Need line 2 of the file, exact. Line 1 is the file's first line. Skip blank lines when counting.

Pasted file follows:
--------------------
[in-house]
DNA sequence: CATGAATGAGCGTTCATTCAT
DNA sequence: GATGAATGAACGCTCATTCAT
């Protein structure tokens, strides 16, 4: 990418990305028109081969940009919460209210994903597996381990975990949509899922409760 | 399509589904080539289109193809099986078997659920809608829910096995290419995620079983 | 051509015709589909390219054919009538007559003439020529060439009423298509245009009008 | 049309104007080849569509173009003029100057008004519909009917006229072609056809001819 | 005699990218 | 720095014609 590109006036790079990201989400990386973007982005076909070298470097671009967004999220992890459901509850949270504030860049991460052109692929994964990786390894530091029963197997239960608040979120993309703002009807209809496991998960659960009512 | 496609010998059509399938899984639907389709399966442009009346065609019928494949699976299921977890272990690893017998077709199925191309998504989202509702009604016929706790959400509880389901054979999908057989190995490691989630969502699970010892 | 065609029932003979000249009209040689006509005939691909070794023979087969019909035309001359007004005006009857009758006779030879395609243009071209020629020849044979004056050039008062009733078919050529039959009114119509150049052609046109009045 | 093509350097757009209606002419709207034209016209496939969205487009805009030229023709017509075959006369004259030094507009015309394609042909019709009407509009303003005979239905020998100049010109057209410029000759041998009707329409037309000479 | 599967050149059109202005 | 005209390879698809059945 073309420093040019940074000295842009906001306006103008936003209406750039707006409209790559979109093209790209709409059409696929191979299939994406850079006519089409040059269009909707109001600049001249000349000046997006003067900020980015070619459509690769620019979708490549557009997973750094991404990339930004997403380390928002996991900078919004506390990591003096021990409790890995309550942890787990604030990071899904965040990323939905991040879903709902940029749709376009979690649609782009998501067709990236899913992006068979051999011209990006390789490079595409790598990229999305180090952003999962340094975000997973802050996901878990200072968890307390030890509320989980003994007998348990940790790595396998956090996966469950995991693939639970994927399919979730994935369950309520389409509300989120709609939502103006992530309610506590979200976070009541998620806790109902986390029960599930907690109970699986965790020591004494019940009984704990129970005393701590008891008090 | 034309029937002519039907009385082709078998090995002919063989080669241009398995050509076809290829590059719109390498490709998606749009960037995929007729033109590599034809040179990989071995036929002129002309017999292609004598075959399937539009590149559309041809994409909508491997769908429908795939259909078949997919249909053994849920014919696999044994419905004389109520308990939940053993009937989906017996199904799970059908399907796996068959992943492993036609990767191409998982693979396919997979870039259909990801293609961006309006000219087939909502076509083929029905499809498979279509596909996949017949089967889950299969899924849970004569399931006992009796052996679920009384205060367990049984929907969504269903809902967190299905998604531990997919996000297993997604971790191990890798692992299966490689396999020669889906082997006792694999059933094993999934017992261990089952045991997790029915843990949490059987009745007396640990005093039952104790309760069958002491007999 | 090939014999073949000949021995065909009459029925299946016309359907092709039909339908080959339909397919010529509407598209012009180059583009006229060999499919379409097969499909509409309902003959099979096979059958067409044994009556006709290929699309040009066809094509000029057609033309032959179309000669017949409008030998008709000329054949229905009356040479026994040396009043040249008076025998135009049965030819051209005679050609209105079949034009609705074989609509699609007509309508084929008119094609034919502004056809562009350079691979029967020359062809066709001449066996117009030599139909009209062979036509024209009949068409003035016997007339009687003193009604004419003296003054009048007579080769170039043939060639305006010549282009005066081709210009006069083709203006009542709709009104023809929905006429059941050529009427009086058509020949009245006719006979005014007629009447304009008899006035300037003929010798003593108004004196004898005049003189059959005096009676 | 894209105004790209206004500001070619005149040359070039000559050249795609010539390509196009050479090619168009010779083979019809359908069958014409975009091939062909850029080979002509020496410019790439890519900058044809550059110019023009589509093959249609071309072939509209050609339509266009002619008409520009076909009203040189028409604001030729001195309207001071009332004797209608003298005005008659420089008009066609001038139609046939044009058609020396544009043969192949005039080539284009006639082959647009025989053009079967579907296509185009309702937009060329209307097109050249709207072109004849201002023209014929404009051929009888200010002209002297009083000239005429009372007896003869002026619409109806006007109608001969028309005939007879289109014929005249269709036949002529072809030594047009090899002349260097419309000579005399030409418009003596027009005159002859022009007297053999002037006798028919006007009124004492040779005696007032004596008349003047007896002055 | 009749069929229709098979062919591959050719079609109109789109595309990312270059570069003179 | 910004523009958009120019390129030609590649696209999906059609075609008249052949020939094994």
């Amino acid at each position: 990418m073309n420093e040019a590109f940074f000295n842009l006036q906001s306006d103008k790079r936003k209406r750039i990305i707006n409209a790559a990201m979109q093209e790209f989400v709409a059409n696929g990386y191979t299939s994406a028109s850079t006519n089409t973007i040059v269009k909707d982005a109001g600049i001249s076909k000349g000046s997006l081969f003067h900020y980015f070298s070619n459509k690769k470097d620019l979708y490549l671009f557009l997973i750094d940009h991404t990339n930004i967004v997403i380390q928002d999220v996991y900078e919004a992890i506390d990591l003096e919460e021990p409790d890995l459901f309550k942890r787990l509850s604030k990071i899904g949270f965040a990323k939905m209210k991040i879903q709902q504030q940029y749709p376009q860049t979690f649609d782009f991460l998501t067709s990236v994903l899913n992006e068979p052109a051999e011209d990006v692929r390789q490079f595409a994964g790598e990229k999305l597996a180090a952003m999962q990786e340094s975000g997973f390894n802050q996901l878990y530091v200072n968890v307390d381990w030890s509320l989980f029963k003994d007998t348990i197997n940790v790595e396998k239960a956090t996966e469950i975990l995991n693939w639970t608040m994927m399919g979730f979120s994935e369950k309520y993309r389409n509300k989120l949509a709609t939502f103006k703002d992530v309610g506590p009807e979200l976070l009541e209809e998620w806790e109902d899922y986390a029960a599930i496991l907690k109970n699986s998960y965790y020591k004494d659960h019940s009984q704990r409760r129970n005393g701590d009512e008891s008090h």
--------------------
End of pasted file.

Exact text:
DNA sequence: CATGAATGAGCGTTCATTCAT